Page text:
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Let $\mathcal{C}$ be a category in which every fiber product exists. Let $S' \rightarrow S$ be a morphism in $\mathcal{C}$. Let $(\mathcal{C}\downarrow S)$ and $(\mathcal{C}\downarrow S')$ be the slice categories. Let $F\colon (\mathcal{C}\downarrow S) \rightarrow (\mathcal{C}\downarrow S')$ be the functor defined by $F(X) = X\times_S S'$. Does $F$ preserve limits?

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up vote 7 down vote accepted

Yes. In fact, $(-) \times_S S'$ preserves limits because it is the right adjoint of the functor that takes an object $X \to S'$ in $(\mathcal{C} \downarrow S')$ to the object $X \to S' \to S$ in $(\mathcal{C} \downarrow S)$.

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I understand how you and Makoto Kato are definng F, but I have a question: is your notation really correct? The way you write it $(-) \times_S S'$ appears to be a functor in $\mathcal{C}$ and not on the slice, and can be misleading, as shown below in Augusti Roig question/comment – magma Dec 27 '12 at 10:20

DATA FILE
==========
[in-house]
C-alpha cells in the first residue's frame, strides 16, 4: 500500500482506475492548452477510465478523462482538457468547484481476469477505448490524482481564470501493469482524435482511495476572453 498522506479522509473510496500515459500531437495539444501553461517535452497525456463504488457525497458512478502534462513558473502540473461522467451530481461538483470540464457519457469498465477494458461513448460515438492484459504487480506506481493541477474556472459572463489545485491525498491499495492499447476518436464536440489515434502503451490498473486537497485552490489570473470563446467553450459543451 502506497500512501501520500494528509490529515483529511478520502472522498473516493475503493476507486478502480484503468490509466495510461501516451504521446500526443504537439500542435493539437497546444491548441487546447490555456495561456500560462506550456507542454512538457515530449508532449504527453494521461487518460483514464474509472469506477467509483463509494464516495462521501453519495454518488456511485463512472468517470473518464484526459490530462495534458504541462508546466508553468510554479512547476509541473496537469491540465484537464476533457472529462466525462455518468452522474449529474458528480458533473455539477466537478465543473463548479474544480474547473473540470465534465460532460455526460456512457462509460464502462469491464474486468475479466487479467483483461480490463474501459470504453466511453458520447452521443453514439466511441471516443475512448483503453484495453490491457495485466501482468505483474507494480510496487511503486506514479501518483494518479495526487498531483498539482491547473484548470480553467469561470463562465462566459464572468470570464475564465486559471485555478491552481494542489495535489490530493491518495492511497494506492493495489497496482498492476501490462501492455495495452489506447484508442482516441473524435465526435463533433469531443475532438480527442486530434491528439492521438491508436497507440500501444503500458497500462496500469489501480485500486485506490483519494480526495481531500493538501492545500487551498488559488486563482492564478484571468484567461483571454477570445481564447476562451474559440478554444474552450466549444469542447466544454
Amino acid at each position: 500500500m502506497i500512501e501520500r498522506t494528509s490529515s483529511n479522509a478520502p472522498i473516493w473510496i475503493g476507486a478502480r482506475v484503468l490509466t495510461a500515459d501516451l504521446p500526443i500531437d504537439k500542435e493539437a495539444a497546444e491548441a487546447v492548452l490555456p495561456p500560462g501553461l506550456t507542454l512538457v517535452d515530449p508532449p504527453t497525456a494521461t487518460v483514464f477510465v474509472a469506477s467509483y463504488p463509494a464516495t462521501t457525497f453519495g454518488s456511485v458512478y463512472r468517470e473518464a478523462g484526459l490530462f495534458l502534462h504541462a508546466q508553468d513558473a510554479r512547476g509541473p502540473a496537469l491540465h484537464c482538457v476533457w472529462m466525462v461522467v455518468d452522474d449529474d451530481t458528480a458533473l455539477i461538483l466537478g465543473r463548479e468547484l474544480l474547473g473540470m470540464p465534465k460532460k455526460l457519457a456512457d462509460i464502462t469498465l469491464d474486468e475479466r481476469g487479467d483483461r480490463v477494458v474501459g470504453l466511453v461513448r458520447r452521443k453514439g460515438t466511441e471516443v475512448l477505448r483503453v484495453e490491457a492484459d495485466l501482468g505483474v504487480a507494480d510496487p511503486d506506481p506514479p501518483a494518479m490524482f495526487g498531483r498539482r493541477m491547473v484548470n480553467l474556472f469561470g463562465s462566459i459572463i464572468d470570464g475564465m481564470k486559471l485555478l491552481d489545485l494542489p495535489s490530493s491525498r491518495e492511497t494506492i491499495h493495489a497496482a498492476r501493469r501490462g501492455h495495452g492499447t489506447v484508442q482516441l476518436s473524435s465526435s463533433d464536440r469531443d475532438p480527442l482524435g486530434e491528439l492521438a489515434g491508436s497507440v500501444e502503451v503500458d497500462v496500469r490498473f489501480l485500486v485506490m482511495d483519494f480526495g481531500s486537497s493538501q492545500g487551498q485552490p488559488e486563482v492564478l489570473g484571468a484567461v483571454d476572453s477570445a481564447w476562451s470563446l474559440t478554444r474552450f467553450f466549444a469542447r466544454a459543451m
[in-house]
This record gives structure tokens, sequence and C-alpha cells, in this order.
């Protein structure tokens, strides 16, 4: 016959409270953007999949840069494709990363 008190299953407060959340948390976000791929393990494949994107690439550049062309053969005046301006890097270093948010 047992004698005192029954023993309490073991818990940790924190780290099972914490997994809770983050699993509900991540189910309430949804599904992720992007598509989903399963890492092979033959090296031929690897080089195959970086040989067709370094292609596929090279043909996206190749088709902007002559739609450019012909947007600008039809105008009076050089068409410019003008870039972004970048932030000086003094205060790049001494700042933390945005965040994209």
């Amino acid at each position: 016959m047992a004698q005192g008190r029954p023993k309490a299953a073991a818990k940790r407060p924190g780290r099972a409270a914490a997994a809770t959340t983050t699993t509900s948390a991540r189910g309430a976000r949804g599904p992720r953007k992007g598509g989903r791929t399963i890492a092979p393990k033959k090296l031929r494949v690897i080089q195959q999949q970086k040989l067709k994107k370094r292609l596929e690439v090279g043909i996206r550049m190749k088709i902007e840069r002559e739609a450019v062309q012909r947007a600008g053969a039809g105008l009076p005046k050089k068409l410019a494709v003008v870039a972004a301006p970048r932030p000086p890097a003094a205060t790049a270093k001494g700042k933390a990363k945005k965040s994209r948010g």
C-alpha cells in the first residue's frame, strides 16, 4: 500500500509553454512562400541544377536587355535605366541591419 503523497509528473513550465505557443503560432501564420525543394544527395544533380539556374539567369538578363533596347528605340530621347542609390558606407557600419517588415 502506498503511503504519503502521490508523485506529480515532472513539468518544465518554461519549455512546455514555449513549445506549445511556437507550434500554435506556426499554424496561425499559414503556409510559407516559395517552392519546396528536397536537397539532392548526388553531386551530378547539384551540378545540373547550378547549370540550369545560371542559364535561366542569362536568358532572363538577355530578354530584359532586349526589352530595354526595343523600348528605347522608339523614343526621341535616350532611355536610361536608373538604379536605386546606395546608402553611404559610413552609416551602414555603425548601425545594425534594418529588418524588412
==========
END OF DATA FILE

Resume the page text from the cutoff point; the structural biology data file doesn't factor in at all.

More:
How could it possibly be a functor on $\mathcal{C}$? There is no chance of confusion. – Zhen Lin Dec 27 '12 at 10:43
The source of my puzzlement is this: $F$ is a functor on a slice cat, whose objects are really morphisms $f$ in $\mathcal{C}$. So - by writing the functor $F$ in that way - you end up with expressions like $f \times_S S'$ where you have a fiber product between a morphism $f$ and an object $S'$. I wonder : is this standard notation? if yes, where? – magma Dec 27 '12 at 11:53
The notation we use is completely standard in algebraic geometry, for example, and fairly common elsewhere. It is an accepted abuse of notation. – Zhen Lin Dec 27 '12 at 11:58
Thank you. Could you please suggest an algebraic geometry text where these functors/arguments are used? – magma Dec 27 '12 at 12:43

Yes and another explanation: your functor, being itself a limit, commutes with limits.

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True, but this functor is not a limit. The functor $(\mathcal{C} \downarrow S) \times (\mathcal{C} \downarrow S) \to (\mathcal{C} \downarrow S)$ that sends $(X \to S, Y \to S)$ to $X \times_S Y$ is, and it is right adjoint to the diagonal functor $\Delta : (\mathcal{C} \downarrow S) \to (\mathcal{C} \downarrow S) \times (\mathcal{C} \downarrow S)$. – Zhen Lin Dec 27 '12 at 4:52

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